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Source: NY Post – Swampthing: TV’s Obsession with the Bayou

Call it bayou madness — TV just can’t seem to get enough of the Louisiana swamps and the folks who live there.

The tube is jam-packed with reality shows like “Cajun Pawn Stars,” “Bayou Billionaires,” “Ragin’ Cajuns” and “Swamp People,” the alligator-hunting History channel show that kicked off the obsession for all things Creole (Don’t they mean, Cajun?).

“Louisiana State is now a genre, like food or pawn shops, which is something they should take pride in,” says Brent Montgomery, owner of Leftfield Pictures and executive producer of “Cajun Pawn Stars.” “They’re interesting people down there.

“Hurricane Katrina shined a light on that region and maybe that was partly responsible [for the interest]. But I think it would’ve gotten there anyway as we literally mine the country for new and different material.”

“The show’s doing so well that people think that if they can get a little piece of the pie, a little bit of the action of ‘Swamp People,’ they’ll do good,” says “Swamp People” star Troy Landry.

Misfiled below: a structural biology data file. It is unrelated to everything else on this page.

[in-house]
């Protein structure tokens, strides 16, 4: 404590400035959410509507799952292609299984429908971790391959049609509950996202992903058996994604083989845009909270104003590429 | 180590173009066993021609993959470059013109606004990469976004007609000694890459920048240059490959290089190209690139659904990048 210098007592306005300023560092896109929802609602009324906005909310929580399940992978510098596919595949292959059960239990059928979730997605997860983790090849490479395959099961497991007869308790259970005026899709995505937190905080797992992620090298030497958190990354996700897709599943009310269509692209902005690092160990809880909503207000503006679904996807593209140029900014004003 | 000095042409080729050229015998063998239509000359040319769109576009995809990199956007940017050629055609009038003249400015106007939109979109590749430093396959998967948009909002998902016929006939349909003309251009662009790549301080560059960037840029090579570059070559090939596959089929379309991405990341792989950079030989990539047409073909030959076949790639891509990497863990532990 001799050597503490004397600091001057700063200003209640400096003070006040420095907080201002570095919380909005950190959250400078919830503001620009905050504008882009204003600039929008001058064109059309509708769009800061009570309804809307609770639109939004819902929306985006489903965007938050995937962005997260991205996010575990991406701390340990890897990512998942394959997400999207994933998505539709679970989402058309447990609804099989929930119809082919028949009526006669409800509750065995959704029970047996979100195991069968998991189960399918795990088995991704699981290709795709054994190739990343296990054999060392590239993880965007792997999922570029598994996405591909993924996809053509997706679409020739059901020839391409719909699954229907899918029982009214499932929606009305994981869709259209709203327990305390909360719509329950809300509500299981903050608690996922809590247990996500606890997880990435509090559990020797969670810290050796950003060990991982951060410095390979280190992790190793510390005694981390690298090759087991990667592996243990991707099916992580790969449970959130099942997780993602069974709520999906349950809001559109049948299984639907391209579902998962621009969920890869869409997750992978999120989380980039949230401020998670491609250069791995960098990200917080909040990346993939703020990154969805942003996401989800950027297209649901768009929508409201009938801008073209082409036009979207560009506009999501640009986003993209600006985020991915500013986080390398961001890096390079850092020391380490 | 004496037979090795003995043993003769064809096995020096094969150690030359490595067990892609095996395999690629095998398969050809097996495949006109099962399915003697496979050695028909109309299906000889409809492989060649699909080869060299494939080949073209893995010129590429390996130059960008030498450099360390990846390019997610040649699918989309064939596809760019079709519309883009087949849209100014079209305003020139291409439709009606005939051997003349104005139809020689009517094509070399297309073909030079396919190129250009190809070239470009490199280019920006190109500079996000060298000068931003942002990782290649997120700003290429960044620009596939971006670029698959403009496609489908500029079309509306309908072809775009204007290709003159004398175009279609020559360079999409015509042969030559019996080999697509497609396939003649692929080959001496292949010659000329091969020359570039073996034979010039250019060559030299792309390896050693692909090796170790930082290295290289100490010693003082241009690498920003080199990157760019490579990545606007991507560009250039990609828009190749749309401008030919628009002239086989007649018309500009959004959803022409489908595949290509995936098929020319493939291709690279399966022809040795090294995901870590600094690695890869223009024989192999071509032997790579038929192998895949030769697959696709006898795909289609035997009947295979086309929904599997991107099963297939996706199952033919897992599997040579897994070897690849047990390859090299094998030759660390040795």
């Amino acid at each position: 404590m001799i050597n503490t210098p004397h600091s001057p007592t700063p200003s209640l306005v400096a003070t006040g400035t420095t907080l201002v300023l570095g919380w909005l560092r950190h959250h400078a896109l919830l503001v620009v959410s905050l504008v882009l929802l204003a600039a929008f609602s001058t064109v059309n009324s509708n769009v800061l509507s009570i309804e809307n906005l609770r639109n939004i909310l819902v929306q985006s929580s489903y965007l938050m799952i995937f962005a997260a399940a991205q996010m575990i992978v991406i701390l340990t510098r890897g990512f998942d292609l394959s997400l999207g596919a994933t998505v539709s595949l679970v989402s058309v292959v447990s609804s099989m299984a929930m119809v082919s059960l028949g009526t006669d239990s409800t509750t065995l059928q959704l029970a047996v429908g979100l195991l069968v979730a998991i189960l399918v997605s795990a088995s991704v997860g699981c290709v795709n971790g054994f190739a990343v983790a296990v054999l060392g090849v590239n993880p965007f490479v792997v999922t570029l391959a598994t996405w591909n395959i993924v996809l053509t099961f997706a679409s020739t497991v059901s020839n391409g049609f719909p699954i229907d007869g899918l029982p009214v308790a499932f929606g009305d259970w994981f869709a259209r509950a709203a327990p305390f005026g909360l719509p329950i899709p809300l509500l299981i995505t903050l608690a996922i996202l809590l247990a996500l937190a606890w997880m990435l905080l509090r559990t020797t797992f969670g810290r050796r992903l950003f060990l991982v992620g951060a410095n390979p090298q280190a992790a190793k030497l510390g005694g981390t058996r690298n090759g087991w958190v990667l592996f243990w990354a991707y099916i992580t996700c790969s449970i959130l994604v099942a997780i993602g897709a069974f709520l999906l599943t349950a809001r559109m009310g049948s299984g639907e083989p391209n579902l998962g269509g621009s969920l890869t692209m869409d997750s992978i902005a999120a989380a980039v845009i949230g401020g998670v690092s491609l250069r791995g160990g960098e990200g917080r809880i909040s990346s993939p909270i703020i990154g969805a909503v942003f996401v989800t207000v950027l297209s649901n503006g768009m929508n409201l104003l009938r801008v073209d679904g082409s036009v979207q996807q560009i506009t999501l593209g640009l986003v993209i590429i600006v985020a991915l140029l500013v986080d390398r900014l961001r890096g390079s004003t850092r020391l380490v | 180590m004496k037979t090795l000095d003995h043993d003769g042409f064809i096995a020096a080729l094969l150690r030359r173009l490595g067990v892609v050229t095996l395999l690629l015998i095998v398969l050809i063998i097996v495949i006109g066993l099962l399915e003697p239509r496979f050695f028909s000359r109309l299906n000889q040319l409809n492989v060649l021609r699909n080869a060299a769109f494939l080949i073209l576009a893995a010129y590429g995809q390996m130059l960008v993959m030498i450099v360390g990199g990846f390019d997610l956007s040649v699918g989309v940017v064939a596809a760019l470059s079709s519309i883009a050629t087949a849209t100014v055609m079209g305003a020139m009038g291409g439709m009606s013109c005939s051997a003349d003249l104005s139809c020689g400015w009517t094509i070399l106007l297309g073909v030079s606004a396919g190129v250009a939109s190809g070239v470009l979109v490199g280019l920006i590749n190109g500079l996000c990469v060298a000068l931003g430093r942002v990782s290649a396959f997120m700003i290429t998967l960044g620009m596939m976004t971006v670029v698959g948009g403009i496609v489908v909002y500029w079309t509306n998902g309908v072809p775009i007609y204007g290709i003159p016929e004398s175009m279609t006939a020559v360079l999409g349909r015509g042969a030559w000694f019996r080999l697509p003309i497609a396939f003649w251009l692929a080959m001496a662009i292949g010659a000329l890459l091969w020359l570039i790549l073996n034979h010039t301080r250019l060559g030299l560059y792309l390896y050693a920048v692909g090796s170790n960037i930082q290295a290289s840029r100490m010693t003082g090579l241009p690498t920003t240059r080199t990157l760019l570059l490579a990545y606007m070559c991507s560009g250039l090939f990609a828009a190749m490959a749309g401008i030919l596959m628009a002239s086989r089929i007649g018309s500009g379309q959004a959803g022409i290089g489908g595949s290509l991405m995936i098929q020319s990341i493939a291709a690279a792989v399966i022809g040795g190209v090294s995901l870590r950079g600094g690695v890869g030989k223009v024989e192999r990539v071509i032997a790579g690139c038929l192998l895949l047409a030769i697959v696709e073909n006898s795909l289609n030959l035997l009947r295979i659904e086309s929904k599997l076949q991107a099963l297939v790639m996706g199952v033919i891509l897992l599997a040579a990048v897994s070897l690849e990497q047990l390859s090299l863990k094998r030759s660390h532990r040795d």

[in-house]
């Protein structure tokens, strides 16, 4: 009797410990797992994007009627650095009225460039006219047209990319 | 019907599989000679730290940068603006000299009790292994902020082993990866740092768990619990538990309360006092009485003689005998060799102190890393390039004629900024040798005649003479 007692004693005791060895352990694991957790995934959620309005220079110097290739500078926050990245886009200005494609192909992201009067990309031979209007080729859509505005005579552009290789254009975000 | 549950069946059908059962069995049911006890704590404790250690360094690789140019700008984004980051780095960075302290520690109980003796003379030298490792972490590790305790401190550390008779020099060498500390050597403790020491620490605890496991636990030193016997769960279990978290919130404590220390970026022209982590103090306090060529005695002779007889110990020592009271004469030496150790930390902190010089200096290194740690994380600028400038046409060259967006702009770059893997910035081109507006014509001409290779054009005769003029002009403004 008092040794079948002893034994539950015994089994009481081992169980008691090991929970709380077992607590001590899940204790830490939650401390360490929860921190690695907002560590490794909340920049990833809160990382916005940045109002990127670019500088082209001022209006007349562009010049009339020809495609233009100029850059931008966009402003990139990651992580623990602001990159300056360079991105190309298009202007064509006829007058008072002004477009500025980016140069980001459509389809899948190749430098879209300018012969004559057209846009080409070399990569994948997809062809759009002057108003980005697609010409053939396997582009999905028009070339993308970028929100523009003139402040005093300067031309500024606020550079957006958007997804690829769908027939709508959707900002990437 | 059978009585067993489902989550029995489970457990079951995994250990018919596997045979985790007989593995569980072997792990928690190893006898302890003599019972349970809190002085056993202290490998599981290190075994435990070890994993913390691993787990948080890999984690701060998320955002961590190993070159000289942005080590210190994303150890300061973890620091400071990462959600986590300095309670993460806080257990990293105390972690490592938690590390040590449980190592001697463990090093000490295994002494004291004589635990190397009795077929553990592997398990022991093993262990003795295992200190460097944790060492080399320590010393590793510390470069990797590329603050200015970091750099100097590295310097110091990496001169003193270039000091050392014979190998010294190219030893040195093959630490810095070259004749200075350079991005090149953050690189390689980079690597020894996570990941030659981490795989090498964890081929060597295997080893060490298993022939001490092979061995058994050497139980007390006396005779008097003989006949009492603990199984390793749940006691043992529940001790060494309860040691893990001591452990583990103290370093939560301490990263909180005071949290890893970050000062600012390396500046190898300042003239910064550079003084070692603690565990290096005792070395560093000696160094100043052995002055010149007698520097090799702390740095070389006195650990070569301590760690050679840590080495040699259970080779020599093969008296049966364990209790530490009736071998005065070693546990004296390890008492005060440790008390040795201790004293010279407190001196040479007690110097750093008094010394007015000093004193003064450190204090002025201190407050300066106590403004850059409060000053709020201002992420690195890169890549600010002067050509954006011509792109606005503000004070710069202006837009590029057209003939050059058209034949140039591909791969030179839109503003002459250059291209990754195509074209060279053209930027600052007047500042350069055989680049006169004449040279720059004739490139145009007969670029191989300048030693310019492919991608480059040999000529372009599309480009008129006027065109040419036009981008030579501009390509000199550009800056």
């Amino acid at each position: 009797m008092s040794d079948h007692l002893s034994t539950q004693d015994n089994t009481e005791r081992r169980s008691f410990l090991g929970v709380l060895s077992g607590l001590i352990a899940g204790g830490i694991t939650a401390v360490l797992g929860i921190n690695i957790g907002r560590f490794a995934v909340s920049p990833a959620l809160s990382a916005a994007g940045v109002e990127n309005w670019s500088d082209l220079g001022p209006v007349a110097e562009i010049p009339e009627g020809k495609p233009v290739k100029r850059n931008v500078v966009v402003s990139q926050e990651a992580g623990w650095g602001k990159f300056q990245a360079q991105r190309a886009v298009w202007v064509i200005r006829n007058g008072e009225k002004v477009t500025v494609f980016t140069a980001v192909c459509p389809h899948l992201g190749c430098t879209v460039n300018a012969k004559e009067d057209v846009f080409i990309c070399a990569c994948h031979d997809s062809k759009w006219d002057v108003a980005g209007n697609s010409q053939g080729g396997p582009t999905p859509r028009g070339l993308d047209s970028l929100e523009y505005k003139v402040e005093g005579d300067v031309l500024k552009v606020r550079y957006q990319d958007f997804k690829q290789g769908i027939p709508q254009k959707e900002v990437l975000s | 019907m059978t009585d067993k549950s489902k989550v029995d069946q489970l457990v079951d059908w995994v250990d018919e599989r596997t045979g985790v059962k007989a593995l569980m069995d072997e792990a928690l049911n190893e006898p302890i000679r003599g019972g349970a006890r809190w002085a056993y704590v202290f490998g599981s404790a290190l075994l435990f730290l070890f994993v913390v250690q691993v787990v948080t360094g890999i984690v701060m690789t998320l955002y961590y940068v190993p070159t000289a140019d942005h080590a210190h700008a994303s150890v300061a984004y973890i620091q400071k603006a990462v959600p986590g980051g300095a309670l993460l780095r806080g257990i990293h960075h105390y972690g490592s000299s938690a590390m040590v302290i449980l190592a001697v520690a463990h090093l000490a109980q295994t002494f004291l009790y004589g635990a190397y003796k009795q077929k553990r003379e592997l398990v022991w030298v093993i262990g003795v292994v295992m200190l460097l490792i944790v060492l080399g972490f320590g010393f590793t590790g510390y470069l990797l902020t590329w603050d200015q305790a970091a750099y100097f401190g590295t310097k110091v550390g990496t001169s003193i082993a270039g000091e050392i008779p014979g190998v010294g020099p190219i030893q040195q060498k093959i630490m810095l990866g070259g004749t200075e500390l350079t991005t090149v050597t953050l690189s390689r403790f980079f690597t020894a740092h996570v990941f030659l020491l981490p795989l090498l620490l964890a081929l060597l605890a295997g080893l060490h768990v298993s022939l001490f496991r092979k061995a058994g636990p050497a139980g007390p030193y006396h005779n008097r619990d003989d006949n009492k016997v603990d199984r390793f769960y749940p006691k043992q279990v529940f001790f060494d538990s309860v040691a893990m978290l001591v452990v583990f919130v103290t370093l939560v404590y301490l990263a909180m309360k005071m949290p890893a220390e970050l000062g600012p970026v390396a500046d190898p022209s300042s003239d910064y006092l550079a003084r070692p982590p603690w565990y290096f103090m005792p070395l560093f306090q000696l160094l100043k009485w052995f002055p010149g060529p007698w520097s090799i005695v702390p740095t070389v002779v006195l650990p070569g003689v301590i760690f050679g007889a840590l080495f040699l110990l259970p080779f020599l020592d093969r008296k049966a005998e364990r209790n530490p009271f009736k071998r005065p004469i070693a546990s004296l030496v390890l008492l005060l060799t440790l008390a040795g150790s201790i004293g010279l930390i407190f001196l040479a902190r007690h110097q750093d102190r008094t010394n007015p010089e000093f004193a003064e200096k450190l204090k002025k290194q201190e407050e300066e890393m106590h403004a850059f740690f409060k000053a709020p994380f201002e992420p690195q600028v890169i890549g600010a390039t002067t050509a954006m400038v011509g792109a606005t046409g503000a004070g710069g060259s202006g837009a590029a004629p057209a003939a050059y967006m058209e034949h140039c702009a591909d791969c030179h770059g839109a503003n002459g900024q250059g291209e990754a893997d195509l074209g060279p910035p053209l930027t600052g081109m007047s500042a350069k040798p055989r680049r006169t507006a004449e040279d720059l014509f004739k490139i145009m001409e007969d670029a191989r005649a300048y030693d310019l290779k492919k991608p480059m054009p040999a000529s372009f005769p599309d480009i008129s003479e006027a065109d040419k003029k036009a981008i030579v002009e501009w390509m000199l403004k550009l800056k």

Landry attributes the fascination with his series to a number of things, including the “beauty of the bayou” and the swamp, which “is unique to our area, and History is sharing that with the rest of the world.”

And then, of course, there’s “the excitement and the danger of the alligators that fascinates a lot of people,” he says, noting that, “Alligators are one of the few animals that’ve survived since the time of the dinosaurs.”

But, ultimately, Landry says, “it shows you a little part of the country, where somebody somewhere is doing something totally different from what you’re doing.”

One of the things that Landry is doing differently this season on “Swamp People,” which premieres tonight at 9, is adding stunts to his hunting repertoire.

To top last year’s drama, Landry launched his homemade boat — capable of toting about 5 to 6,000 pounds of alligator, no problem — into a fishing hole he hadn’t been able to get into before, in an effort to catch even bigger gators.